If you make it meaningful, you’ll be unique, compelling and relevant. If you are undifferentiated, you will struggle to exist in an overly crowded market.
What are your top 5 tips when creating a brand image/packaging?
Make sure that there is a deep and meaningful idea behind your brand identity. It’s more than just a logo: it needs breadth, meaning and a narrative that will engage the consumer and differentiate from the competiton
Be unique. Create difference not ‘sameness’. Lead don’t follow.
Always ensure that you are balancing the ability to understand where a brand has come from with the vision for where the brand wants to go to. You must be mindful not to lose the essentials of the past when transforming for the future.
Don’t assume that there is only one answer. When searching for ideas explore all the possibilities. It’s important to identify what does and doesn't work.
Give your ideas the opportunity to exist and develop before you commit. Ideas take time. You need the opportunity to assess your ideas before you fulfil their potential
From a designers perspective, what is the most important aspect to look at when creating a campaign to enhance a brand?
The idea. Once we’ve got and idea and we understand how and why it works there are many ways to bring it to life. Don’t confuse the idea and execution.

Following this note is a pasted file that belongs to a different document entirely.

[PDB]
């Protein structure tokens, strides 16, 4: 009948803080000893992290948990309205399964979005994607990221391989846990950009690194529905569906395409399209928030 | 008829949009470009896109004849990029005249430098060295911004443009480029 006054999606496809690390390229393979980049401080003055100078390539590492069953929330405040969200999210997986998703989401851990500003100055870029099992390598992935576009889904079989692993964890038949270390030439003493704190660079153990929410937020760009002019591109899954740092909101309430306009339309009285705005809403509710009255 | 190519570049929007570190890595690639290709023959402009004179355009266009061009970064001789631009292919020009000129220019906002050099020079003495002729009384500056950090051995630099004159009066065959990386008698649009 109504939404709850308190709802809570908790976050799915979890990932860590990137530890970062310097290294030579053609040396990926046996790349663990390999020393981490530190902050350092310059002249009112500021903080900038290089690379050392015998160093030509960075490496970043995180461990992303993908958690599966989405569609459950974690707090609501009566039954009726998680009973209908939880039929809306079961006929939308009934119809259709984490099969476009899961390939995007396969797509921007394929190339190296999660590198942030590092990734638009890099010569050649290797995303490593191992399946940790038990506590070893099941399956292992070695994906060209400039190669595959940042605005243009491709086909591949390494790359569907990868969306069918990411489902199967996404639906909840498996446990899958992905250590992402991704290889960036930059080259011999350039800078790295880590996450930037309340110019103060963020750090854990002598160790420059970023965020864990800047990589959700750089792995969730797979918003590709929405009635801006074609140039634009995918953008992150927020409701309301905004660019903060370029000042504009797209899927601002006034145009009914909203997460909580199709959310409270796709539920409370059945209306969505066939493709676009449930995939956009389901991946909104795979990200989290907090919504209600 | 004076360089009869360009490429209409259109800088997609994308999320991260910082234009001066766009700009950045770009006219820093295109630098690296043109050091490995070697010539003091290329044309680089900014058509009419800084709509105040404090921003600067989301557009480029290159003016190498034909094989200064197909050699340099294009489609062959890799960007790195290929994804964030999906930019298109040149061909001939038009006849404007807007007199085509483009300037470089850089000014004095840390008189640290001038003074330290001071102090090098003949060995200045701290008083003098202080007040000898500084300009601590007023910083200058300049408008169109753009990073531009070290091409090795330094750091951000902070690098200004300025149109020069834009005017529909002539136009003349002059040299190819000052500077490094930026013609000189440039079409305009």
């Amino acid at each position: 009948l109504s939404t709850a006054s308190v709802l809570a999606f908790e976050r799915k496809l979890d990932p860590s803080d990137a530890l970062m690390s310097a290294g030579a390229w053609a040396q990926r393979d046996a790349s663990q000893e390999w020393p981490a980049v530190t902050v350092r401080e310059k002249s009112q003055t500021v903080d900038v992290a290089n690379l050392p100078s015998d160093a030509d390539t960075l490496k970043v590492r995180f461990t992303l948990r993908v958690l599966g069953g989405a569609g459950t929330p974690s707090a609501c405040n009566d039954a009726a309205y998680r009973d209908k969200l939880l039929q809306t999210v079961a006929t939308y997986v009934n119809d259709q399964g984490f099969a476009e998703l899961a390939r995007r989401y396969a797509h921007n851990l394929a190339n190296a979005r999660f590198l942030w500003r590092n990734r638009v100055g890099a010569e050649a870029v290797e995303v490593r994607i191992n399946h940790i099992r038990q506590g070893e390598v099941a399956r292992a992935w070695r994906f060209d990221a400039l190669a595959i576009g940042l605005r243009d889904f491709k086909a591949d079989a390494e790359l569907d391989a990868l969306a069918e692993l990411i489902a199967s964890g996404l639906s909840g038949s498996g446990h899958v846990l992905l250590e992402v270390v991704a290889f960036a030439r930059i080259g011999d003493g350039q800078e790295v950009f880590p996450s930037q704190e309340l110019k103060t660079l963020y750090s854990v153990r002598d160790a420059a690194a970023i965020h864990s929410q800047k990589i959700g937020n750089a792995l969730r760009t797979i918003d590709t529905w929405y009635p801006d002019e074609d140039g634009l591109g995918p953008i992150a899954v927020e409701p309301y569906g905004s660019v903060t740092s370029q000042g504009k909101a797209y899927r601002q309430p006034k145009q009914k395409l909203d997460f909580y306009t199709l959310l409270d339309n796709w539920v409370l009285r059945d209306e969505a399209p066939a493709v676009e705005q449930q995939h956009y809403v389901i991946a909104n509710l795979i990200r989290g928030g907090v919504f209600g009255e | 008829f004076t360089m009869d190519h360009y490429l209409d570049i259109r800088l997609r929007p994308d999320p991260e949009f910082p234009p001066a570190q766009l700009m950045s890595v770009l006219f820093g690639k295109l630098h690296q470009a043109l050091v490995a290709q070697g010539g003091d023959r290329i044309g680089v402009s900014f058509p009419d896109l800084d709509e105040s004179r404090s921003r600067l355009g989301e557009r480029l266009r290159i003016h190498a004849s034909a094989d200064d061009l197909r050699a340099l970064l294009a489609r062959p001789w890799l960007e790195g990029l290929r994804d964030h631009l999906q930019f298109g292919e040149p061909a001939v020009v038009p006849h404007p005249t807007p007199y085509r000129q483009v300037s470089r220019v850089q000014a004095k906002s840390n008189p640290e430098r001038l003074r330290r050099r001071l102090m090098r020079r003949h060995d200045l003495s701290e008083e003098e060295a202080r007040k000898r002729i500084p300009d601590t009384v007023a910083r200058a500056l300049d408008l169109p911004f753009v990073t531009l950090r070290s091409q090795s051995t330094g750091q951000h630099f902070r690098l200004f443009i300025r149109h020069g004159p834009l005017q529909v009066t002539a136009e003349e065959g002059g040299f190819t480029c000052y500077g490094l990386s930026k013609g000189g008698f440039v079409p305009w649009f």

What is the most demanding project you have worked on?
That has to be our own rebrand and the design and development of our new studio! This has been challenging on many levels. I always think it is more difficult to do these things for yourself – taking on the role of both client and creative at the same time has its pitfalls! There is also an immense pressure to get it right with the perspective of staff, clients and suppliers key in creating the right image for BrandOpus.
To overcome this we had to practice what we preach. We generated idea’s, allowed them to exist and develop before we committed to the direction we chose. And then we worked with that idea until we optimised its potential to take it to where we have got to today. Now we are in our new home the challenge is to continue to develop, hone and revisit the thinking. As time passes we will see how things have worked, how things might not be working as well as they could and how things could work better. Every action has a reaction and we must never be lulled into a false sense of security that we have finished!